The New Mexico-born musician and sound engineer had lived in South Florida since 1987, and was in his horrific accident just days after his 45th birthday on March 31. He’s survived by his sister, who lives in Orlando, their mother Barbara Burgess, who lives in The Villages in Central Florida, their father Paul Dwyer, who lives in New Mexico, and his 20-year-old daughter Harmony Rose Dwyer, who lives in Atlanta.
“I’d like to think I helped to inspire Corey’s musical talent,” Paul Dwyer says. “His mother also has some musical ability. I don’t play out, but rather for my own amusement and meditation on guitar, fiddle and keyboards, and always enjoyed jamming with Corey.”
Crazy Fingers had become Dwyer’s main musical outlet in 1993, when he and fellow guitarist/vocalist Rich Friedman joined (although Dwyer was playing keyboards at the time). He switched to guitar as keyboardist Josh Foster worked his way into the lineup during the mid-to-late ’90s. Those three, along with Lavezzoli and bassist Bubba Newton (both with the band since its 1990 inception), would be the lineup on most of its 2,500-plus shows and the CDs Come On and Dance and It’s a Strange Life.
Dwyer and Newton had also formed a Dead-themed bluegrass band called The Grass is Dead that released two CDs.
“I know that Corey’s spirit is, and always will be, with us,” Friedman wrote after his death on the GoFundMe site he’d put together to help Dwyer, who wasn’t yet insured under the Affordable Care Act. “There are no words that can possibly express how deeply saddened we all are.”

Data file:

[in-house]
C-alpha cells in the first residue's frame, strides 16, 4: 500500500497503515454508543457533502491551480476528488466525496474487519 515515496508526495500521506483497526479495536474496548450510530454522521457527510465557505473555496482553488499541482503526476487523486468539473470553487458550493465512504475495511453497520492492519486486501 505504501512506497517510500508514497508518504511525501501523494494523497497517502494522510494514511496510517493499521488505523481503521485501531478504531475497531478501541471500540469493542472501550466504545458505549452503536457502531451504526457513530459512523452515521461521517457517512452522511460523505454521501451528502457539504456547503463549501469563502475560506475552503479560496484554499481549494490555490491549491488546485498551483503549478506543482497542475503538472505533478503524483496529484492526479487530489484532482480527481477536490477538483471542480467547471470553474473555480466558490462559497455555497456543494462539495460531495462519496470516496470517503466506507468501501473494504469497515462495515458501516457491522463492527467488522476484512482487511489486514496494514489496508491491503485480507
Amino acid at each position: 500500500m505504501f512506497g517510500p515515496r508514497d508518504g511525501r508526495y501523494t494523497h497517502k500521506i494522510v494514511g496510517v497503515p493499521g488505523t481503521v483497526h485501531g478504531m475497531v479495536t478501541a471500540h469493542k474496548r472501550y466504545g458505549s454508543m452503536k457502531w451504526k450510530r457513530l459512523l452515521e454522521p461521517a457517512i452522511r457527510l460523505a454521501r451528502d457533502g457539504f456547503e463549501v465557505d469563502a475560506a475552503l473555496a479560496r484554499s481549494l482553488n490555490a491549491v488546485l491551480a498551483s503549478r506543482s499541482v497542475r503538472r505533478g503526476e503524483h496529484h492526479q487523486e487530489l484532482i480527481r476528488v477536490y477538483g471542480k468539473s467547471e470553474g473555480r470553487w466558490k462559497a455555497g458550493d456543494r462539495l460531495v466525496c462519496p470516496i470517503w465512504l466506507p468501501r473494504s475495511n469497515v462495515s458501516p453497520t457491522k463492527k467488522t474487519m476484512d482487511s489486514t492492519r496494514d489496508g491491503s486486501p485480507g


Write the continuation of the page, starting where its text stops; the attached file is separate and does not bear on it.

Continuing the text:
The www.gofundme.com/8870w4 link is still accessible on the Crazy Fingers website to help offset Dwyer’s hefty hospital costs. In the first month, the site received more than $22,000 toward its $75,000 goal from 303 people, a testimony toward his wide circle of friends and admirers.
Friedman has also started a “Remembering Corey Dwyer” memorial page at www.facebook.com/groups/789996617691459, where hundreds have already sent in remembrances, videos and photos of the uncanny multi-instrumentalist working in the studio, singing, and playing guitar, mandolin, keyboards, saxophone, violin, bass, and drums.
“Our circle has been broken,” the Crazy Fingers site announced after his death. “Our dear friend and brother Corey Dwyer has passed away after his long struggle to regain consciousness from a tragic car accident. We love him and will miss him more than words can say, but his spirit and his music will live forever, especially in the Crazy Fingers band. We ask everyone who knew Corey simply to keep him in their thoughts, and to send prayers for his peaceful transition into the light of the next world.”